The Geometric Structure That Is Changing Notions of Reality
Researchers have characterized a geometric structure, the amplituhedron, that might redefine the essence of space-time — and provide a quantum theory of gravity in the process.
In the 1980s, the US was constructing the Texas Superconducting Super Collider. It was designed to collide protons together so that scientists could study how gluons, which hold the quarks in protons together, interact. But at the time, gluons and their interactions were so complex that understanding them seemed impossible — especially since calculating gluon interaction outcomes involved hundreds of Richard Feynman diagrams and pages of algebra.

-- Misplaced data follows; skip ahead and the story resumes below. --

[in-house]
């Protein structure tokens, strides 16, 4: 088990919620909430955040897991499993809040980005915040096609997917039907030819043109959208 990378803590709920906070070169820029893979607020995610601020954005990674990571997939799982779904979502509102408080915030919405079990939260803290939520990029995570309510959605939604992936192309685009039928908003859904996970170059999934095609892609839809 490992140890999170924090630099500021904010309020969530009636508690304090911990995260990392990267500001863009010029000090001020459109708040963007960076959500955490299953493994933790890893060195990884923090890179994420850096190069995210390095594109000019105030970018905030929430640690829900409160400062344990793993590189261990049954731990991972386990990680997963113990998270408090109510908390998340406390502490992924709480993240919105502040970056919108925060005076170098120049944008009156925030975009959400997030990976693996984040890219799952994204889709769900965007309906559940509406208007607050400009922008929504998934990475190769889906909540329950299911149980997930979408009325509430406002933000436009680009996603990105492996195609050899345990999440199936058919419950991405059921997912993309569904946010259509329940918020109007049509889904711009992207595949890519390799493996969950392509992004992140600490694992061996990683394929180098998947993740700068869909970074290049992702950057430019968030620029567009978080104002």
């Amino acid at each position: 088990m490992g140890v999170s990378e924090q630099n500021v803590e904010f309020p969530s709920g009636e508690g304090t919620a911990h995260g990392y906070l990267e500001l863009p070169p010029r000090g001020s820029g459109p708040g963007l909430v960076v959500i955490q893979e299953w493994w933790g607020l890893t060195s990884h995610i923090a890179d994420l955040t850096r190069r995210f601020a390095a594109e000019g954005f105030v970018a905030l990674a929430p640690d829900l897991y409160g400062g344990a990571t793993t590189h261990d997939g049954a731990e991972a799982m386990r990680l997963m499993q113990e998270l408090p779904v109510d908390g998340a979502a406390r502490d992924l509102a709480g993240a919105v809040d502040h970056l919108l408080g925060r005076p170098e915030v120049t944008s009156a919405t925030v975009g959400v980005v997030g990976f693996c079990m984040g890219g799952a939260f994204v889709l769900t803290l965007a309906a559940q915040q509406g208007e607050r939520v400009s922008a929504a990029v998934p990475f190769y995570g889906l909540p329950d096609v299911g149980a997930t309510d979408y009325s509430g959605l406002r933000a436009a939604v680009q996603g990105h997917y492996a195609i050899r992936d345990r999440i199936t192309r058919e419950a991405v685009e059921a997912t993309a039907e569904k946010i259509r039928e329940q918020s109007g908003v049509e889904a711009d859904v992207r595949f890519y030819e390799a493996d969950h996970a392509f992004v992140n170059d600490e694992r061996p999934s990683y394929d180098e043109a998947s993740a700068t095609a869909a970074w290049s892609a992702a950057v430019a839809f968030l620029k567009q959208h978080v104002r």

In 1986, scientists used supercomputers and Feynman diagrams to calculate the likelihoods of various outcomes of six gluon interactions. They then made an educated guess and posited a one-line formula to replace the more than 200 Feynman diagrams and countless lines of algebra — and their single equation was correct. There was just one problem: they didn’t know why.
Finally, in 2005, a new research team derived the guesswork equation for that same six-gluon interaction, and this time they had a solid guess about what their method (the BCFW method, named after the researchers’ last names) could mean. The basic idea was that the central objects of the theory were rays of light, twistors, rather than particles, and the various terms of the method could be interpreted as volumes of tetrahedrons in twistor space.